MacKay rejects calls for review of police, justice systems after Alberta RCMP shooting

Minister of Justice Peter MacKay answers a question during question period in the House of Commons on Parliament Hill in Ottawa on Monday, May 12, 2014. THE CANADIAN PRESS/Sean Kilpatrick. THE CANADIAN PRESS/Sean Kilpatrick

MONTREAL – Justice Minister Peter MacKay is rejecting a call for an in-depth examination of police and justice system protocols in the wake of the shootings of two Mounties in Alberta.

RCMP Commissioner Bob Paulson said last weekend a review may be in order because the suspected shooter was a free man despite a violent criminal history. But MacKay says a full-blown examination or royal commission or some sort of a study will not provide the answers we need.

READ MORE: RCMP seeking ‘accountability’ after Alberta RCMP shooter released from jail 

MacKay said the answers lie in crime prevention, dealing with people who feel disconnected and marginalized and providing police with the tools and laws they need.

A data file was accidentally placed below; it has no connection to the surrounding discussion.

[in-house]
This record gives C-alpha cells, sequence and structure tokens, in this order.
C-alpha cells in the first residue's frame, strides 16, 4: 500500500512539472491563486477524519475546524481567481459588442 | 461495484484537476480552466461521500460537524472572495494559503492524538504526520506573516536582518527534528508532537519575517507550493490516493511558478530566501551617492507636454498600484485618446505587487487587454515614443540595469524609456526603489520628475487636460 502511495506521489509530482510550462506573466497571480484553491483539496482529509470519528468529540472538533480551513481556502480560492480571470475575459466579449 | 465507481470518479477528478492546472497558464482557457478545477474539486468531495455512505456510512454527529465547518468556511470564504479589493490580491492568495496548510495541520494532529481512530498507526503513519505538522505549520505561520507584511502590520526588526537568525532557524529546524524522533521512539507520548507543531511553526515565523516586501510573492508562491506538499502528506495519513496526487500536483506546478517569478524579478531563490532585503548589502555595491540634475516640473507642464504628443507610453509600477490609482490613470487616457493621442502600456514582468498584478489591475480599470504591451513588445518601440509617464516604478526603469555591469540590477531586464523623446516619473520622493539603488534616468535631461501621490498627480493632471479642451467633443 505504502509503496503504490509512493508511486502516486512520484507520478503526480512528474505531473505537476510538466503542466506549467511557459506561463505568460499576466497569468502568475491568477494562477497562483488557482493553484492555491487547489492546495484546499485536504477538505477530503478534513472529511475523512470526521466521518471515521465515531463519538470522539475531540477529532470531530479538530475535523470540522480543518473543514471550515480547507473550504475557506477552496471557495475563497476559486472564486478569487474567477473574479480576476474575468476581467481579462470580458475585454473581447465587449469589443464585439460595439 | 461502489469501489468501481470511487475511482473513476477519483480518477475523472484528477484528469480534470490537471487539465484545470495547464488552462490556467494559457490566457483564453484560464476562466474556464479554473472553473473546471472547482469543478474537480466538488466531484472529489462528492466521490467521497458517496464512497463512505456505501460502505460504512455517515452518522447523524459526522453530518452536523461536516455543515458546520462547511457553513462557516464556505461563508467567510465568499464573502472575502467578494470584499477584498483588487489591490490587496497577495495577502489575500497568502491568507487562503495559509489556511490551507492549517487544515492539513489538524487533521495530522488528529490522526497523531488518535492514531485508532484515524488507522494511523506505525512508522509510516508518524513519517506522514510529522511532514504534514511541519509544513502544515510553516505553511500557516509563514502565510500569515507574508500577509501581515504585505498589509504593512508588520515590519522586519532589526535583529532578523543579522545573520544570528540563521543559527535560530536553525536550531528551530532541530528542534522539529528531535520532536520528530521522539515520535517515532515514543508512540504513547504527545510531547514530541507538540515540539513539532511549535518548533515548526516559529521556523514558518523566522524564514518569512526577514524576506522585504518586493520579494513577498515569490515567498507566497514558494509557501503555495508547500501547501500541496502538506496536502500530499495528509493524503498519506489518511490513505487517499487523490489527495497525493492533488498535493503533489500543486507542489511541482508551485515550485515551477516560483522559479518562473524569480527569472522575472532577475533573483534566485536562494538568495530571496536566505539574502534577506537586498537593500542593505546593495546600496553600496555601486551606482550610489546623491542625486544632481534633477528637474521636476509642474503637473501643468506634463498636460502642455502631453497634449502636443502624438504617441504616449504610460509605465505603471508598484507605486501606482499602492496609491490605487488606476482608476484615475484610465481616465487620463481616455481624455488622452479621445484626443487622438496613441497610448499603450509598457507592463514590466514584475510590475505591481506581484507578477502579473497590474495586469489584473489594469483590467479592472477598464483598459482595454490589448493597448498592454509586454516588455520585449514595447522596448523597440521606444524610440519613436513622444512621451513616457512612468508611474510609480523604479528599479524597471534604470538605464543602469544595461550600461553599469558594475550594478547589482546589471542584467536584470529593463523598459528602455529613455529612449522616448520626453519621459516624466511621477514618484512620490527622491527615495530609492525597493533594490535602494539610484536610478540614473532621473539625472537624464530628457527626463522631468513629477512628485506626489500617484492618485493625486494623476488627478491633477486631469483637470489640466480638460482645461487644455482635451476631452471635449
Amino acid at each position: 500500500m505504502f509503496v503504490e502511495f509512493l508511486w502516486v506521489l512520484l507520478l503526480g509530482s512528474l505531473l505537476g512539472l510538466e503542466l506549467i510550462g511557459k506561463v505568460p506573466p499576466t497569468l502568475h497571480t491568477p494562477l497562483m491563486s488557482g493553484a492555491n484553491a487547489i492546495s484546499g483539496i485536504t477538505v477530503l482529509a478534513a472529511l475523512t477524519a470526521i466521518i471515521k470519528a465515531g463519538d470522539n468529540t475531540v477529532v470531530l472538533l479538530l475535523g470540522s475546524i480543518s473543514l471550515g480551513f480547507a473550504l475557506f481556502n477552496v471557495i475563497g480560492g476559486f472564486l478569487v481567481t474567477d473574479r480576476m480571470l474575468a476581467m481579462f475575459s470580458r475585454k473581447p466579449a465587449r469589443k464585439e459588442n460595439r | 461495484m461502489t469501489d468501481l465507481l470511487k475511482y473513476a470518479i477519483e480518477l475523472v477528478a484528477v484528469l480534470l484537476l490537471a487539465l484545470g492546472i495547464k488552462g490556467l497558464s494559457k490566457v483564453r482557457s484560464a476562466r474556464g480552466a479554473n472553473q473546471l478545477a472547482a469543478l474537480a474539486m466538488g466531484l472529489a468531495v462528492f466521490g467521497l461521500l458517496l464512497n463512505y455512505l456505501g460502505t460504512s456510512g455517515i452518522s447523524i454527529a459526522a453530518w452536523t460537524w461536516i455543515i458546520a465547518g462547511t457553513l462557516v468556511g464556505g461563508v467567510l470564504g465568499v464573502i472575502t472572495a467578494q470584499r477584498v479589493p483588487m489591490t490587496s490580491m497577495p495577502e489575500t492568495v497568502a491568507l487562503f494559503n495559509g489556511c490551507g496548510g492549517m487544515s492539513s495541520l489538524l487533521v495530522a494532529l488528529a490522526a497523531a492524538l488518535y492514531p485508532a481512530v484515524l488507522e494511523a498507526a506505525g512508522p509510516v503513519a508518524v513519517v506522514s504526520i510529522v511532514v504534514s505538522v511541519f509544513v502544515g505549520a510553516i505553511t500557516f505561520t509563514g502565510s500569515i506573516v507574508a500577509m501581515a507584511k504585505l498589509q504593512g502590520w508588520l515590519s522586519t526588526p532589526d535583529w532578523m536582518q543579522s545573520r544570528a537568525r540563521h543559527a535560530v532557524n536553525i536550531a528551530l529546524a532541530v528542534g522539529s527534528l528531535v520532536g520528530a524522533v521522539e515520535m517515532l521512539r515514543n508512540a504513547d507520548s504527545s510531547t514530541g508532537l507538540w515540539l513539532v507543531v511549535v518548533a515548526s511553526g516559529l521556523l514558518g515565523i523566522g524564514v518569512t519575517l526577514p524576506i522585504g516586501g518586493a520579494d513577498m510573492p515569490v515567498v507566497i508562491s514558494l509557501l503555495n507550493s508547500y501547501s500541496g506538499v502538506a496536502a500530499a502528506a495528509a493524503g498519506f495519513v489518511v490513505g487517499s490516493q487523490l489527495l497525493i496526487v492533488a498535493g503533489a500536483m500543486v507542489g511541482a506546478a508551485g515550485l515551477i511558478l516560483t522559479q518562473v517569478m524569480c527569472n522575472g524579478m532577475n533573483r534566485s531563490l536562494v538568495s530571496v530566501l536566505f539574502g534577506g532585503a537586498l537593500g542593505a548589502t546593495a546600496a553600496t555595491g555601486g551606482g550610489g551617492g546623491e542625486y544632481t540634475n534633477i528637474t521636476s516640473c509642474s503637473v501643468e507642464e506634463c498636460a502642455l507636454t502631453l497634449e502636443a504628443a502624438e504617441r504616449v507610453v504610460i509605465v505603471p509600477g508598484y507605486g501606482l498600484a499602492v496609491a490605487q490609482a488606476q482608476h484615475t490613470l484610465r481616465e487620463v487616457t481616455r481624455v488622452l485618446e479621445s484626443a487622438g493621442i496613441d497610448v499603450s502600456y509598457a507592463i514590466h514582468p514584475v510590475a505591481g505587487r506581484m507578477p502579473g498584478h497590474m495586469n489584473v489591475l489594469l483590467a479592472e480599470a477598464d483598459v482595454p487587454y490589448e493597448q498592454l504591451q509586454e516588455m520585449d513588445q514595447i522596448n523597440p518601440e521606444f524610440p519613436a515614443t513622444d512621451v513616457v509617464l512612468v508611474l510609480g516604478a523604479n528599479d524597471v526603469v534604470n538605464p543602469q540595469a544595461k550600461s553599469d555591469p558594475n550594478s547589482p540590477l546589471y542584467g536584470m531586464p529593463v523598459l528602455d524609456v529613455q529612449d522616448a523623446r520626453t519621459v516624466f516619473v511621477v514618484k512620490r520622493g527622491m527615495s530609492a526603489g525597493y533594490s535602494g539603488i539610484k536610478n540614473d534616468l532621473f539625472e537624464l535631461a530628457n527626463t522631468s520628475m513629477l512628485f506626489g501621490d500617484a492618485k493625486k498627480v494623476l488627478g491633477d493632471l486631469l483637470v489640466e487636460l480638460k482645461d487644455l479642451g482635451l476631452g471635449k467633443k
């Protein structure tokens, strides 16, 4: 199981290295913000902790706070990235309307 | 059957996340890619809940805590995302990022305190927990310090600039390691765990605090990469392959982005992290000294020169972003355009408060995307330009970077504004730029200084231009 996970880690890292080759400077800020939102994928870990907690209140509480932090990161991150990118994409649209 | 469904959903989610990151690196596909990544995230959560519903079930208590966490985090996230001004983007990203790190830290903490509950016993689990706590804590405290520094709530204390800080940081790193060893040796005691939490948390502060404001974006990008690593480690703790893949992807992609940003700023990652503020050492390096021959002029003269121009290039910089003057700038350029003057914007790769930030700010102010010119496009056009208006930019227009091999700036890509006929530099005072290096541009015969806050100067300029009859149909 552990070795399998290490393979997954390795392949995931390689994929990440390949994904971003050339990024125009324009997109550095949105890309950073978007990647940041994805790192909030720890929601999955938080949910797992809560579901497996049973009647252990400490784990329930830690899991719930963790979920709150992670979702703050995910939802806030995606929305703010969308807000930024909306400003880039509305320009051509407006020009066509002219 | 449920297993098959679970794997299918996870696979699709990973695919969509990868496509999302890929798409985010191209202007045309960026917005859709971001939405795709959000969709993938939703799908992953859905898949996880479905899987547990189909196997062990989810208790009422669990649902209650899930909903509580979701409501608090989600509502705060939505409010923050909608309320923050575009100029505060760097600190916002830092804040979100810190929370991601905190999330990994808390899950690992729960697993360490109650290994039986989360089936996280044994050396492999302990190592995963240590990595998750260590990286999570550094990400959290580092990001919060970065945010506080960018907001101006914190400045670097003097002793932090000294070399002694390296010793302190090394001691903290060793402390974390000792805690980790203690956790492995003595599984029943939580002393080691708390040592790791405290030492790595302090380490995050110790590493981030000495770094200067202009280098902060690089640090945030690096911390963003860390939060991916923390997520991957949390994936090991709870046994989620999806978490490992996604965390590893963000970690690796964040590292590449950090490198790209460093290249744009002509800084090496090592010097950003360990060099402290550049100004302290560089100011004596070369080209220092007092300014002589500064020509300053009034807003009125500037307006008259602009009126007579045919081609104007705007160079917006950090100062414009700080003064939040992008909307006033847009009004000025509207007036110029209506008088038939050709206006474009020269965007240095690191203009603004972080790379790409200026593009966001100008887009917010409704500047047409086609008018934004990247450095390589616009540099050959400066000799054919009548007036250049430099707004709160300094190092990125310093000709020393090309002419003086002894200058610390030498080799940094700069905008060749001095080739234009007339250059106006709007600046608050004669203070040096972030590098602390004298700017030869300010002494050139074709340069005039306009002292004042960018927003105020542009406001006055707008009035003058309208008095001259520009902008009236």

Constable David Wynn was in hospital since he was gunned down early Saturday morning and passed away Wednesday morning.

Auxiliary Constable Derek Bond was shot in the arm and torso and faces a long recovery.

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The suspected shooter, 34-year-old Shawn Rehn, was found dead in a rural home just hours after the two Mounties were shot at Apex Casino in the city of St. Albert. Court and parole board documents revealed Rehn had a history of assaults, weapons convictions, break-ins and drug use going back to his teens.

READ MORE: St. Albert RCMP shooter Shawn Rehn had ‘incredibly complex criminal history’ 

MacKay commented in Montreal after announcing more than $220,000 in federal funding for a centre that helps young offenders reintegrate into society.

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